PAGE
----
Today is the big day. Say good-bye to Mediaweek and Brandweek. Those publications have been rolled up into Adweek, which today released its re-designed print and digital formats. For those PR professionals that are looking for a “friendly” trade publication relationship, be sure to proceed with caution.
Let’s put it this way, we’re not re-writing press releases anymore…We’re not a mouthpiece for the industry any longer…The trade industry model is no longer relevant. If we are anything, we are a ‘business vertical.’ For us, value and relevance means insight and good storytelling.
The comments should come as no surprise to those who have kept up with Adweek recently.
Many industry executives have noted that Adweek‘s tone has shifted since Wolff took the reigns. However, none of these executives wanted to share these observations on the record with PaidContent’s David Kaplan, perhaps for not wanting to adversely affect their relationship with the publication.
In his note to readers today, Wolff calls the new format a “reinvention,” and elaborates on the editorial mission:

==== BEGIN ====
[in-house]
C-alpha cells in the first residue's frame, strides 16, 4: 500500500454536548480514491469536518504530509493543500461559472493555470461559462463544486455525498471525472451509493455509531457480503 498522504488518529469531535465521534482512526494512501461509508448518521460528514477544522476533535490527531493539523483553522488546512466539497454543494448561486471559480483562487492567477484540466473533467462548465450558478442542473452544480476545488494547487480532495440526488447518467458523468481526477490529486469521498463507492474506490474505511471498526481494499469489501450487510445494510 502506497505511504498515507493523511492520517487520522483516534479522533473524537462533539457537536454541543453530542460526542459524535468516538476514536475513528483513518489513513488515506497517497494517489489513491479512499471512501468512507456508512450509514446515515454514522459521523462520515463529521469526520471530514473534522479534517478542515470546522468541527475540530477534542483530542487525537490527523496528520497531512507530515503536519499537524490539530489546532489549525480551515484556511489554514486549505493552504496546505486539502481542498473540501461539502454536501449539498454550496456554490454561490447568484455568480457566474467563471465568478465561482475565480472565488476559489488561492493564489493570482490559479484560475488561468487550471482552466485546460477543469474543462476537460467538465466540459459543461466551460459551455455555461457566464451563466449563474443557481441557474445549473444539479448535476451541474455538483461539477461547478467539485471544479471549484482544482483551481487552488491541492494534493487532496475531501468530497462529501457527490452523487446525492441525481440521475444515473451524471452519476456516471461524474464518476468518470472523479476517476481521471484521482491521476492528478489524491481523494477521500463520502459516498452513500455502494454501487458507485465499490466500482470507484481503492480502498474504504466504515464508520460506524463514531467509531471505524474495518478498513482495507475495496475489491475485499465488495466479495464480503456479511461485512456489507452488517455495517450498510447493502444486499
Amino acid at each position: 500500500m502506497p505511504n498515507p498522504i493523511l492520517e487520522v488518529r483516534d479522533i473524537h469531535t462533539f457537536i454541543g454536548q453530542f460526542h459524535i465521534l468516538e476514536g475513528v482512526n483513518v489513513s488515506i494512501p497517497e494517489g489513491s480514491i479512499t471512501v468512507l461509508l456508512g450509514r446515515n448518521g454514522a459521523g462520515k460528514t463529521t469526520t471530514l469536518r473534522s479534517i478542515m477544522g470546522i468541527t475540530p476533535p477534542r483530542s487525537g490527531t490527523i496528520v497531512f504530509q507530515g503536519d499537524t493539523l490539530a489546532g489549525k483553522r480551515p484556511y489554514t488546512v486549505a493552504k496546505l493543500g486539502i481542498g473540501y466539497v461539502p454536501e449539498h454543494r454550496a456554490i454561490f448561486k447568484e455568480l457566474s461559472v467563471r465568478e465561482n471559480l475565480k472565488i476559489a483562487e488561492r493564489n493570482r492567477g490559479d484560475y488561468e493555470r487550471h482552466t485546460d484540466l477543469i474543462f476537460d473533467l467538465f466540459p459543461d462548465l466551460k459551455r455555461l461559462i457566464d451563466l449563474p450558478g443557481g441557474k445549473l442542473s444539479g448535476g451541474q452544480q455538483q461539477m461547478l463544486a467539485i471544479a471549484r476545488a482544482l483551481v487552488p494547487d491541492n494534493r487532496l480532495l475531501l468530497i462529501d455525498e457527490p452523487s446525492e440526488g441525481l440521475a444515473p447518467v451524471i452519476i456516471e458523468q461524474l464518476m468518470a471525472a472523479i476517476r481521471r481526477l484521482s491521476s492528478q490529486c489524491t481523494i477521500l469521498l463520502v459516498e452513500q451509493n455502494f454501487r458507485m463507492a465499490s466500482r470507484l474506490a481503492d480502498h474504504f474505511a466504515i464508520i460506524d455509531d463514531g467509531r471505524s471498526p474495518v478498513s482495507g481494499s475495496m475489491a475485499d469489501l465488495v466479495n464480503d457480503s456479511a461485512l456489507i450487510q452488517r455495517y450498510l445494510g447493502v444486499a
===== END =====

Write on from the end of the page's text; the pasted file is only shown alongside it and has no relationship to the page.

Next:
This is the proposition of the new Adweek: In minute-by-minute reporting on the Web and in close analysis and profiles in the magazine, we will tell the story of the uncertain transformation of our business. We need to be more Tolstoy than trade reporter.
And yet, one thing, in an almost humbling sense, remains constant: Seller must meet buyer. Almost every transformative permutation of the media model still relies on advertising; almost all methods and theories of branding still rely on reaching and influencing audiences. But, alarmingly, never before have media practitioners and marketing professionals been so remote from each other.
Stay tuned for more coverage of Wolff and the changes Adweek Media this week on mediabistro.com.
[Disclosure: This PRNewser contibutor's employer, Buddy Media, has advertised with Adweek Media in 2011 and 2010.]
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